There are dozens of scientifically proven benefits of the keto diet. By increasing ketone body production, enhancing fat burning, and reducing blood sugar and insulin resistance, adopting a keto diet can protect your brain, reduce your risk of dementia, help you lose weight, reduce your risk of cancer and heart disease, and prevent type 2 diabetes. In this article, you’ll learn about a groundbreaking study that suggests the keto diet may help protect your vision, and it may prevent or reverse glaucoma.
What is Glaucoma?
The results of the 2018 Journal of Neuroscience study are a big deal because glaucoma is a big deal for people with glaucoma.
Glaucoma is a group of related eye diseases, all of which can cause damage to the optic nerve and lead to permanent vision loss.
It is the second leading cause of blindness after cataracts, and nearly 3.5 million people in the United States have glaucoma.
The most common type of glaucoma, open-angle glaucoma, develops gradually and without pain.
Closed-angle glaucoma is another form of glaucoma that can appear gradually or suddenly. Sudden onset of closed-angle glaucoma may involve eye pain, blurred vision, redness of the eyes and nausea.
If left untreated, all types of glaucoma can lead to blindness.
What causes Glaucoma?
Glaucoma can occur without any cause, but many factors can affect it. The most important of these factors is intraocular pressure. Your eyes produce a fluid called aqueous humor that nourishes your eyes. This fluid flows through your pupil to the front of your eye. In a healthy eye, the fluid leaves through a drainage canal located between your iris and cornea.
With glaucoma, the drainage duct has increased resistance. The fluid has nowhere to go, so it builds up in your eye. This excess fluid puts pressure on your eye. Eventually, this elevated eye pressure can damage your optic nerve and lead to glaucoma.
Who is at Risk for Glaucoma?
Some people have a higher than normal risk of getting glaucoma. This includes people who:
- are over age 40
- have family members with glaucoma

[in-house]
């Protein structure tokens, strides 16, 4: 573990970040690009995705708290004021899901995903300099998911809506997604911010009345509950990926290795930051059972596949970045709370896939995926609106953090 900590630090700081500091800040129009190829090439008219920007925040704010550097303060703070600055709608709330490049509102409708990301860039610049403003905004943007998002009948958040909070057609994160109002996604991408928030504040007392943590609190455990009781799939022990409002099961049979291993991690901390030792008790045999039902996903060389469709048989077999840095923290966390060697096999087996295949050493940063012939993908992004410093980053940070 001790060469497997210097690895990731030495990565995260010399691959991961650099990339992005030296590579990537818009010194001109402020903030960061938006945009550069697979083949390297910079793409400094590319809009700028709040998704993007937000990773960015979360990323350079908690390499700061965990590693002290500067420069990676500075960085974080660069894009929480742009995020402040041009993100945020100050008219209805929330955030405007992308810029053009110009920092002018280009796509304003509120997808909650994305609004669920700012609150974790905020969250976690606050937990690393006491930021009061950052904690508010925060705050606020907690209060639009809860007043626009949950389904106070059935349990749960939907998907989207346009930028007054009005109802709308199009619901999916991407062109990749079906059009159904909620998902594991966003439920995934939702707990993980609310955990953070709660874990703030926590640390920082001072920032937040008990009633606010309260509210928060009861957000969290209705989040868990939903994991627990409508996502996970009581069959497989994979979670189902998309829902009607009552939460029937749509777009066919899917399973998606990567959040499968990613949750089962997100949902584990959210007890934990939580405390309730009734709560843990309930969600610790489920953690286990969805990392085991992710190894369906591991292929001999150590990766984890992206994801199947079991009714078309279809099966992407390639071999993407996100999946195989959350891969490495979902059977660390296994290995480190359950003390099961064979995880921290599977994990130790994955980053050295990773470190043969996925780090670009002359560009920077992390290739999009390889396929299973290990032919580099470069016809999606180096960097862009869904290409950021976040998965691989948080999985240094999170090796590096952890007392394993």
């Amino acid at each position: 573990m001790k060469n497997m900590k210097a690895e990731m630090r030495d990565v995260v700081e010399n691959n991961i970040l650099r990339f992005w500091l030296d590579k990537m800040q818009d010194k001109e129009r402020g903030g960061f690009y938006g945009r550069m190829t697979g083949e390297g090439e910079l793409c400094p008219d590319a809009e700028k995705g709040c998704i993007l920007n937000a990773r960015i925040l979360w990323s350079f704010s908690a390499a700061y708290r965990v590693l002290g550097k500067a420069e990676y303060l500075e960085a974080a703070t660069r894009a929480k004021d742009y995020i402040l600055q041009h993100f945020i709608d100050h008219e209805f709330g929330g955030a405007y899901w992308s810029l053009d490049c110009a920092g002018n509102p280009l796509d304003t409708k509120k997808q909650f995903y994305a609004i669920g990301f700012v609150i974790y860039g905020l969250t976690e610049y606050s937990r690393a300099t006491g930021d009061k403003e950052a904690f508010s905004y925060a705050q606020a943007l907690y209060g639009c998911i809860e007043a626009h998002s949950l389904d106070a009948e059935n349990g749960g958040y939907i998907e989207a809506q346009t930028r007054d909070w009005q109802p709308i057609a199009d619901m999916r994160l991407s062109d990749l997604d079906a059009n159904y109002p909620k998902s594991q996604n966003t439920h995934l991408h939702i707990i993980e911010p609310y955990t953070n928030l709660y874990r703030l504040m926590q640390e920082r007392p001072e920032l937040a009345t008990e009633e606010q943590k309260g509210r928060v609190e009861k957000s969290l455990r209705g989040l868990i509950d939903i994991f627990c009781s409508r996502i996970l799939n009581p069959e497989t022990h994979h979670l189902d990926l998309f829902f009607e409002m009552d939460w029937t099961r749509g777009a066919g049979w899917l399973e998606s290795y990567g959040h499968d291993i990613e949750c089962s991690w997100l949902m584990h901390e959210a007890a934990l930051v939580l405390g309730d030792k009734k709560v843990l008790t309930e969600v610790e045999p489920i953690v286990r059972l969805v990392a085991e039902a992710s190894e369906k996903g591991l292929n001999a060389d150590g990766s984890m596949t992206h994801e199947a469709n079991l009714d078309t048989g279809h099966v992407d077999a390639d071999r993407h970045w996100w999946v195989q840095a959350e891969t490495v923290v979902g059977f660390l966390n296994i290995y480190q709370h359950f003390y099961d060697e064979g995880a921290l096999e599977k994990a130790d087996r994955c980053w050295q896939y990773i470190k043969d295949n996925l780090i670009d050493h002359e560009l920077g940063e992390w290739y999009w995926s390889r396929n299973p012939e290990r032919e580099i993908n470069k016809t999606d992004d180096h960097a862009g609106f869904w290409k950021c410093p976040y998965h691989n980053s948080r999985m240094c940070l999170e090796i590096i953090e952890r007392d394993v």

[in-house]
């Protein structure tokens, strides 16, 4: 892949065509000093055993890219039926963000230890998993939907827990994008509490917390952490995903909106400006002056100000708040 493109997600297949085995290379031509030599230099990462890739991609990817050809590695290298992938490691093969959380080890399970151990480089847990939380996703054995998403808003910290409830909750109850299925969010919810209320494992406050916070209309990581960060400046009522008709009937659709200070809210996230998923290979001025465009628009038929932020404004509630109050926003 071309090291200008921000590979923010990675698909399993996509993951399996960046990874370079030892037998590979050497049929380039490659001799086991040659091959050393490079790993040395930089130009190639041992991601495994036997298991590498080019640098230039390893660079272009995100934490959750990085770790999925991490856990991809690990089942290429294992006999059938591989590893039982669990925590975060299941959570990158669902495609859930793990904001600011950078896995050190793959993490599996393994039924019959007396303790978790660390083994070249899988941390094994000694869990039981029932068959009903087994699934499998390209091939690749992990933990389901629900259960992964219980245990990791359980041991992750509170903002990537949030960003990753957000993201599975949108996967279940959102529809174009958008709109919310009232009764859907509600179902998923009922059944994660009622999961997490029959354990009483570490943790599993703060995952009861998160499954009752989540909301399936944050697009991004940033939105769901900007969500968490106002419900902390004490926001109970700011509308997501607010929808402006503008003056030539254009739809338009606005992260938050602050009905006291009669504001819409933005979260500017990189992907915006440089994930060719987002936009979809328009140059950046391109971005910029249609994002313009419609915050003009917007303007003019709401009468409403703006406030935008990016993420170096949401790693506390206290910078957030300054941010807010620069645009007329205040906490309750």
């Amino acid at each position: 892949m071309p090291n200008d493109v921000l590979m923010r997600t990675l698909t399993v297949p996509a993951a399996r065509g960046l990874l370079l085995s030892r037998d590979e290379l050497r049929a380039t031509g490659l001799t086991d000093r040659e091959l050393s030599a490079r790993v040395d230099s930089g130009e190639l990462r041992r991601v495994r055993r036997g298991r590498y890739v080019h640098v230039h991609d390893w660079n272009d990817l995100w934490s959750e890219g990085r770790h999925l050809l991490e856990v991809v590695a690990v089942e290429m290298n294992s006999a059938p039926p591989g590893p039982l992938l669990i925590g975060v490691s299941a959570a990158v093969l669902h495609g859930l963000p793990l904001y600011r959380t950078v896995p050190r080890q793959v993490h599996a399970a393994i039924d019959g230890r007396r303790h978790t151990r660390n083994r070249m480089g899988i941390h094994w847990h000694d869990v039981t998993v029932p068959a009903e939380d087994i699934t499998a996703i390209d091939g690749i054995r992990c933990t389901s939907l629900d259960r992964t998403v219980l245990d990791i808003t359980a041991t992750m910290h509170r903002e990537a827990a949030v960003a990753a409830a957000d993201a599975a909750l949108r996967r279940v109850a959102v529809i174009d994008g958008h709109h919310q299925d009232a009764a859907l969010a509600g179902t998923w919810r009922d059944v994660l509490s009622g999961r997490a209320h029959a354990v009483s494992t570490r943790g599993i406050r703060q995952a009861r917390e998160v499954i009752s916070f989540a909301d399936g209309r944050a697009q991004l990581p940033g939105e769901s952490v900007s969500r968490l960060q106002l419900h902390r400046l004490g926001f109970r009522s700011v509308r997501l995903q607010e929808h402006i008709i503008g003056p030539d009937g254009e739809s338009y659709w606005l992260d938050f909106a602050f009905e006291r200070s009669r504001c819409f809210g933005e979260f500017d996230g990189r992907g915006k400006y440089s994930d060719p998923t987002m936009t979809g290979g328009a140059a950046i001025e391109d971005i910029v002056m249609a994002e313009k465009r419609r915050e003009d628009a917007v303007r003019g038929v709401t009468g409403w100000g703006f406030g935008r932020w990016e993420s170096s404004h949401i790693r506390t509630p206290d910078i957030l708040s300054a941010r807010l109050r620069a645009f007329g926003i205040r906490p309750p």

- are of African, Hispanic, or Asian heritage
- have high eye pressure
- are farsighted or nearsighted
- have had an eye injury
- use long-term steroid medications
- have corneas that are thin in the center
- have thinning of the optic nerve
- have diabetes, migraines, high blood pressure, poor blood circulation or other health problems affecting the whole body
Discuss your risk of glaucoma with your ophthalmologist. People who have more than one risk factor are at higher risk of developing glaucoma.
The Study: Mice with Glaucoma Go Keto
A team of researchers at Northeast Ohio Medical University fed a carefully distributed diet to a strain of mice that were on the verge of developing glaucoma. This diet consisted of 90 percent fat and very low levels of carbohydrates.
This type of diet puts the body’s metabolism into a state that mimics starvation; in the past, it has been shown to have neuroprotective effects against diseases such as Alzheimer’s and amyotrophic lateral sclerosis (ALS).
So What Happened When the Mice Went Keto?
After eight weeks of ketosis treatment, the researchers sacrificed mice to examine the structure and function of their eyes and optic nerves. Here’s what they found:
- The fragile cells of the optic nerve do not degenerate and continue to send signals to the brain.
- Ketones have a significant antioxidant effect and help protect the cells of the eyes and optic nerve.
- Due to higher levels of the MCT (monocarboxylate transporter) energy transporter, the mouse eyes and optic nerves have more energy available to do their jobs.
- Ketotic mice develop more mitochondria (the “cellular powerhouse” that produces energy).
Here’s another key aspect of the study: the scientists chose to switch the mice to a keto diet when they were nine months old because these mice typically experience vision loss around the tenth month of life.
These findings suggest that following a keto diet could help prevent optic nerve deterioration in patients with glaucoma. More research is needed to support this hypothesis.
This study suggests that the keto diet might exerts positive effects on glaucoma. But it needs more studies to support this. Consult your doctors if you want to take keto diet for glaucoma.